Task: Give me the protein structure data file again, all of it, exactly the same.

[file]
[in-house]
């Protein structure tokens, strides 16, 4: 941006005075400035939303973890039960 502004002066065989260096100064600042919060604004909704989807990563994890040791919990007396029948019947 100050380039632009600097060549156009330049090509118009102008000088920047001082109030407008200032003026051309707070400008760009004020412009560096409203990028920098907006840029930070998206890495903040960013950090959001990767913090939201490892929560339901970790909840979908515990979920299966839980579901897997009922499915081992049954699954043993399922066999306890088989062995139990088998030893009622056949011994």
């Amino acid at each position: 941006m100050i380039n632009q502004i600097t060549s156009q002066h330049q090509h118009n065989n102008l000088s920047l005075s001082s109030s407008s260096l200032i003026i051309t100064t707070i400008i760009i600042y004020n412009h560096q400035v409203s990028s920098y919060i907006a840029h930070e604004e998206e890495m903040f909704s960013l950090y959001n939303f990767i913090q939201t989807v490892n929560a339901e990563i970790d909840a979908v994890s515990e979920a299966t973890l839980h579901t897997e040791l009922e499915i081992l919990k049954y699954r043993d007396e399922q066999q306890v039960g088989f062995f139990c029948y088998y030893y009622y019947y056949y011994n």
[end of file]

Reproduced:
[in-house]
């Protein structure tokens, strides 16, 4: 941006005075400035939303973890039960 502004002066065989260096100064600042919060604004909704989807990563994890040791919990007396029948019947 100050380039632009600097060549156009330049090509118009102008000088920047001082109030407008200032003026051309707070400008760009004020412009560096409203990028920098907006840029930070998206890495903040960013950090959001990767913090939201490892929560339901970790909840979908515990979920299966839980579901897997009922499915081992049954699954043993399922066999306890088989062995139990088998030893009622056949011994």
């Amino acid at each position: 941006m100050i380039n632009q502004i600097t060549s156009q002066h330049q090509h118009n065989n102008l000088s920047l005075s001082s109030s407008s260096l200032i003026i051309t100064t707070i400008i760009i600042y004020n412009h560096q400035v409203s990028s920098y919060i907006a840029h930070e604004e998206e890495m903040f909704s960013l950090y959001n939303f990767i913090q939201t989807v490892n929560a339901e990563i970790d909840a979908v994890s515990e979920a299966t973890l839980h579901t897997e040791l009922e499915i081992l919990k049954y699954r043993d007396e399922q066999q306890v039960g088989f062995f139990c029948y088998y030893y009622y019947y056949y011994n």